Faced with a perfectly justified avalanche of criticism of the AirTag product, Apple has announced concrete measures to prevent its use as a tool for espionage. However, the obstacles are easy to remove for those who want to abuse this technology.
Apple’s AirTags allow users to track and retrieve important items they need, such as house / car keys or travel luggage. All by using a miniature accessory, which once configured can work for years without the need for charging.
Promoted by Apple as extremely useful and safe accessories, AirTag devices are in fact the minimalist but almost as efficient equivalent of a GPS tracker. Even more compact and with autonomy measured in years, the device slightly larger than a coin allows the location and documentation of movements for any object or person to which it is attached,
It seems that it does not notice the potential for abuse at all, Apple has launched the AirTag accessory without imposing concrete limits on how it can be used. Inevitably, jealous spouses or loved ones have found that they can track their partner’s every move by placing a favorite AirTag associated with their iOS account in their favorite clothing or purse. Similarly, criminals found it very convenient to stick an AirTag on the car they wanted to steal, leaving only the victim to wait to park in a convenient location.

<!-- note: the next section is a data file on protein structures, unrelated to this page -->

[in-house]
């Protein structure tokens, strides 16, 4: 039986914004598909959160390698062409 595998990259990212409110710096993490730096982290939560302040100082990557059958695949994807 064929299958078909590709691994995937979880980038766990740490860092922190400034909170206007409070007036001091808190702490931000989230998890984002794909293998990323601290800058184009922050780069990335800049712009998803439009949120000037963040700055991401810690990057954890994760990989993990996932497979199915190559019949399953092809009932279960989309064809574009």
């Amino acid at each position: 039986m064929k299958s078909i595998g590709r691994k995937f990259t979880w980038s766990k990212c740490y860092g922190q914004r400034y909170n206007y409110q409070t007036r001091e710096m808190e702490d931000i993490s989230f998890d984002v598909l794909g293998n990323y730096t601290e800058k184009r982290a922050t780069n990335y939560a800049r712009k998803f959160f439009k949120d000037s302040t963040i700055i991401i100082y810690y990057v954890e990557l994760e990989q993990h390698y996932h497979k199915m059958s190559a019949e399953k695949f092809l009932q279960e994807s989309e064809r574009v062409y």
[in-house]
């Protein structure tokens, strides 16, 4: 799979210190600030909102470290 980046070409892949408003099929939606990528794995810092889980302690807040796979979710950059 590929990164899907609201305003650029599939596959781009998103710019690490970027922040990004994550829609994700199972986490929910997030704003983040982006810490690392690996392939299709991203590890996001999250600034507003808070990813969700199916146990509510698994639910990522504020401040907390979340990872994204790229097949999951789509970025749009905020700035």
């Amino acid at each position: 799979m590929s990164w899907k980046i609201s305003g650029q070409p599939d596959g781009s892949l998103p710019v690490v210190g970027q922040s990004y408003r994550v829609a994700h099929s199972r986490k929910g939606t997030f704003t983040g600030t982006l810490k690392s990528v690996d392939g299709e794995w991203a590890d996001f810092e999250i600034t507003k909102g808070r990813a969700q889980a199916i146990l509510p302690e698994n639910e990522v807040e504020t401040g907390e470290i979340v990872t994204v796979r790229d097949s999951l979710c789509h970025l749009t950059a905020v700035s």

The way AirTags works allows remote tracking, especially in heavily populated areas. These devices use the Find My network, turning any Apple device, such as an iPhone, iPad, or MacBook into a detector capable of automatically reporting the position of each detected foreign device within range of the bluetooth connection.
In response to the scandal, Apple has updated the iOS firmware, turning iPhone phones into detectors for clandestine AirTags. Specifically, if an AirTag device registered by another person is repeatedly detected within the Bluetooth connection of the same device, its presence is revealed by emitting a very loud tone, alerting the possible target to the presence of the suspicious object.
Noticing the opportunity for profit, some people have already put “silent” versions of AirTag on e-commerce platforms. In essence, it’s the same AirTag sold by Apple, but offered at a surcharge after the seller “neutralized” the audible alert function by punching in a specific location on the device’s case.
The good news is that the other methods of alerting the victim remain functional, with the AirTag registered by a foreign person being announced on the owner’s iPhone, if it is detected repeatedly. Unfortunately for Android users, the alert can only come from an optional app that needs to be installed from the Play Store, greatly increasing the chances of the spy “operation” going undetected.